FATCA is the Foreign Account Tax Compliance Act. It is a U.S. law designed to promote tax compliance by US persons on a global scale. The goal of FATCA (when it involves individuals and small businesses) is to avoid hiding money offshore or abroad — and then not reporting it to the United States or paying tax to the IRS.
The U.S. got fed up and tired of all the money it was losing through offshore tax shelters and unreported foreign money and convinced more than 100 countries and tens of thousands of foreign financial institutions to report US account holder information to the IRS. While technically it is a reciprocal agreement, from the US perspective — all they want is the names of the U.S. account holders overseas.
Because Michelle is a US citizen and opened some of her accounts at Lloyds and Barclays when she first arrived in UK, the banks were well aware that she is a US Citizen. Unfortunately, it does not matter that Michelle is also a permanent resident of the UK. That fact does not negate the requirement that she comply with US tax and reporting rules.
When Michelle receives the FATCA Letter she understandably freaks out, loses asleep, and is otherwise unable to concentrate. Why? Because not only did she receive the FATCA Letter, but so did her three children – which led them to conduct online research… and so the trouble begins.
Michelle and Her Family Can Avoid Penalties
Michelle’s husband is an entrepreneur and both her and her children are all highly educated and very successful. They had amassed a small fortune and were very concerned that the IRS were going to penalize them and that they would lose all of their money; this is not the case.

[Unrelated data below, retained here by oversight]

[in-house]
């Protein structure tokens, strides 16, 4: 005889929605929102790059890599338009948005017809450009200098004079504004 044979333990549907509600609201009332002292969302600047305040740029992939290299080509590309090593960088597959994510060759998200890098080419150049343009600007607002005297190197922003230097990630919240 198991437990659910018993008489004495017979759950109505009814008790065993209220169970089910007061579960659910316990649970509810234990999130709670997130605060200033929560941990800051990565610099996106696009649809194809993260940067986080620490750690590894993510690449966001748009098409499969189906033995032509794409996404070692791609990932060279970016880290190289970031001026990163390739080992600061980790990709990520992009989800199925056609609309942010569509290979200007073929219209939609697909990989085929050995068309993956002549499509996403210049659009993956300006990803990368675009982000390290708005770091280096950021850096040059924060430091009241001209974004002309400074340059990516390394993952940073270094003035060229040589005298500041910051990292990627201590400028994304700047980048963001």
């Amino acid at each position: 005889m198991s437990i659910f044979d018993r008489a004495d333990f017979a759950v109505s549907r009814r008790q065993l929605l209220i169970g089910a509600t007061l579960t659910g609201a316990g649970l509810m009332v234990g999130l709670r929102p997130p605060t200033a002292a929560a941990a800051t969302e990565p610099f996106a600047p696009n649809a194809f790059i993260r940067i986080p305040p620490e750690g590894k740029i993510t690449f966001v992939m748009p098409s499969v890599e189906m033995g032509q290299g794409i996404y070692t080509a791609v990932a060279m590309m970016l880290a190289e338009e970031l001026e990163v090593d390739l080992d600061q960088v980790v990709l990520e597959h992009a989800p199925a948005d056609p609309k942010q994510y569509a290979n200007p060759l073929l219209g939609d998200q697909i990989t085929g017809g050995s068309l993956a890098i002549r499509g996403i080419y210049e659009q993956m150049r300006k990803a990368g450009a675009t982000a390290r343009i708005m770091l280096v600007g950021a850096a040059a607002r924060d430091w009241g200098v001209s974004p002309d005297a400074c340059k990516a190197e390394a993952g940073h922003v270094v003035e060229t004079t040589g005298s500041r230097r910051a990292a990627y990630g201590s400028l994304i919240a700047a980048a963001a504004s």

Since Michelle and her children were non-willful (had no intent to evade tax) they should have no problem qualifying for the Streamlined Foreign Offshore Procedures. Under these procedures, as long as each applicant was non-willful and lived outside of the United States for at least 330 days in any one of the last three (3) tax years, they can avoid any penalties associated with the unreported accounts.
Michelle and Her Family Can Also Avoid U.S. Tax
Even though Michelle, her husband, and her children all earn high dollar income – they all pay significant tax abroad. In fact, many of the European countries have a higher tax rate than in the U.S.. As such, when Michelle and her children file US tax returns they can claim what is called the Foreign Tax Credit – using form 1116 (as long as the Foreign Tax Credit was not refunded by the prior country)
While there is another law called the Foreign Earned Income Exclusion, the use of this exclusion is limited to earned income (as opposed to passive income). Moreover, the amount that you can exclude caps out at around $115,000 for both earned income and housing.
By using the foreign tax credit, Michelle and her children should be able to obtain a full credit for all the foreign taxes they already paid. Generally, the use of the foreign tax credit is offset by domestic income in the United States (to avoid using a Foreign Tax Credit to offset U.S. Income), but because Michelle and her family do not have any U.S. Sourced Income, they should be able to use a majority of the tax credit; if the credit exceeds the U.S .Tax Liability (while none of it is refundable) they can carry it forward to use in a future year that they still have foreign income.